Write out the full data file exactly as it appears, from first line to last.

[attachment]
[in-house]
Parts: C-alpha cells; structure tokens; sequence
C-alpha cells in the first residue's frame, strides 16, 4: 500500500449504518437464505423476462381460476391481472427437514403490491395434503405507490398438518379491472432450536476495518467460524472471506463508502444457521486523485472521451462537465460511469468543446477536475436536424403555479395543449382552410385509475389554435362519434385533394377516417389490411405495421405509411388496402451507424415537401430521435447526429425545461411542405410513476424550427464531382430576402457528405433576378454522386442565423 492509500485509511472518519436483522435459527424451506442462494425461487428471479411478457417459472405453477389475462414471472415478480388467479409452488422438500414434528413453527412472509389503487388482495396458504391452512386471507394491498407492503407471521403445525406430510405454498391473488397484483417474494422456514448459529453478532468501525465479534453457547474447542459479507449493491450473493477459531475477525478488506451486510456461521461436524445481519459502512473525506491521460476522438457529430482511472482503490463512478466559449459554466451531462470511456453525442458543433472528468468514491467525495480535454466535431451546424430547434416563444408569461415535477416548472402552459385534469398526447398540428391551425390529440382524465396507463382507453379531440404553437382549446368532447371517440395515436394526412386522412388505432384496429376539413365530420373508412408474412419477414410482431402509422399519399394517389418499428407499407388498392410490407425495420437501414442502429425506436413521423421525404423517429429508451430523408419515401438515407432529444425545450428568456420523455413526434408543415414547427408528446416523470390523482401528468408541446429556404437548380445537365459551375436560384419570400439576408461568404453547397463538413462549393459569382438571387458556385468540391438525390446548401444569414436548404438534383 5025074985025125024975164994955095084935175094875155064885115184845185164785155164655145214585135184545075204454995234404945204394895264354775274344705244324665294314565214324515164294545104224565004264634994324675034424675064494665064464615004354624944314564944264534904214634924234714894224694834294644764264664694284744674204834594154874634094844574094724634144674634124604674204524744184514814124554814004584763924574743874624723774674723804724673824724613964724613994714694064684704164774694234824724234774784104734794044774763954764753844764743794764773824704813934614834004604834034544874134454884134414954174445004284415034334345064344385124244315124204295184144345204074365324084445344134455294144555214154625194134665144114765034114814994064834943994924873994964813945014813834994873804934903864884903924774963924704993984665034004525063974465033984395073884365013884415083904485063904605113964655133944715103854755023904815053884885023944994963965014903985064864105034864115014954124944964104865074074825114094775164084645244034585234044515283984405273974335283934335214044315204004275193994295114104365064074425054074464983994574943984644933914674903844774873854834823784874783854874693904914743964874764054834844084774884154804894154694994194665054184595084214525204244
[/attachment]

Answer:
[in-house]
Parts: C-alpha cells; structure tokens; sequence
C-alpha cells in the first residue's frame, strides 16, 4: 500500500449504518437464505423476462381460476391481472427437514403490491395434503405507490398438518379491472432450536476495518467460524472471506463508502444457521486523485472521451462537465460511469468543446477536475436536424403555479395543449382552410385509475389554435362519434385533394377516417389490411405495421405509411388496402451507424415537401430521435447526429425545461411542405410513476424550427464531382430576402457528405433576378454522386442565423 492509500485509511472518519436483522435459527424451506442462494425461487428471479411478457417459472405453477389475462414471472415478480388467479409452488422438500414434528413453527412472509389503487388482495396458504391452512386471507394491498407492503407471521403445525406430510405454498391473488397484483417474494422456514448459529453478532468501525465479534453457547474447542459479507449493491450473493477459531475477525478488506451486510456461521461436524445481519459502512473525506491521460476522438457529430482511472482503490463512478466559449459554466451531462470511456453525442458543433472528468468514491467525495480535454466535431451546424430547434416563444408569461415535477416548472402552459385534469398526447398540428391551425390529440382524465396507463382507453379531440404553437382549446368532447371517440395515436394526412386522412388505432384496429376539413365530420373508412408474412419477414410482431402509422399519399394517389418499428407499407388498392410490407425495420437501414442502429425506436413521423421525404423517429429508451430523408419515401438515407432529444425545450428568456420523455413526434408543415414547427408528446416523470390523482401528468408541446429556404437548380445537365459551375436560384419570400439576408461568404453547397463538413462549393459569382438571387458556385468540391438525390446548401444569414436548404438534383 5025074985025125024975164994955095084935175094875155064885115184845185164785155164655145214585135184545075204454995234404945204394895264354775274344705244324665294314565214324515164294545104224565004264634994324675034424675064494665064464615004354624944314564944264534904214634924234714894224694834294644764264664694284744674204834594154874634094844574094724634144674634124604674204524744184514814124554814004584763924574743874624723774674723804724673824724613964724613994714694064684704164774694234824724234774784104734794044774763954764753844764743794764773824704813934614834004604834034544874134454884134414954174445004284415034334345064344385124244315124204295184144345204074365324084445344134455294144555214154625194134665144114765034114814994064834943994924873994964813945014813834994873804934903864884903924774963924704993984665034004525063974465033984395073884365013884415083904485063904605113964655133944715103854755023904815053884885023944994963965014903985064864105034864115014954124944964104865074074825114094775164084645244034585234044515283984405273974335283934335214044315204004275193994295114104365064074425054074464983994574943984644933914674903844774873854834823784874783854874693904914743964874764054834844084774884154804894154694994194665054184595084214525204244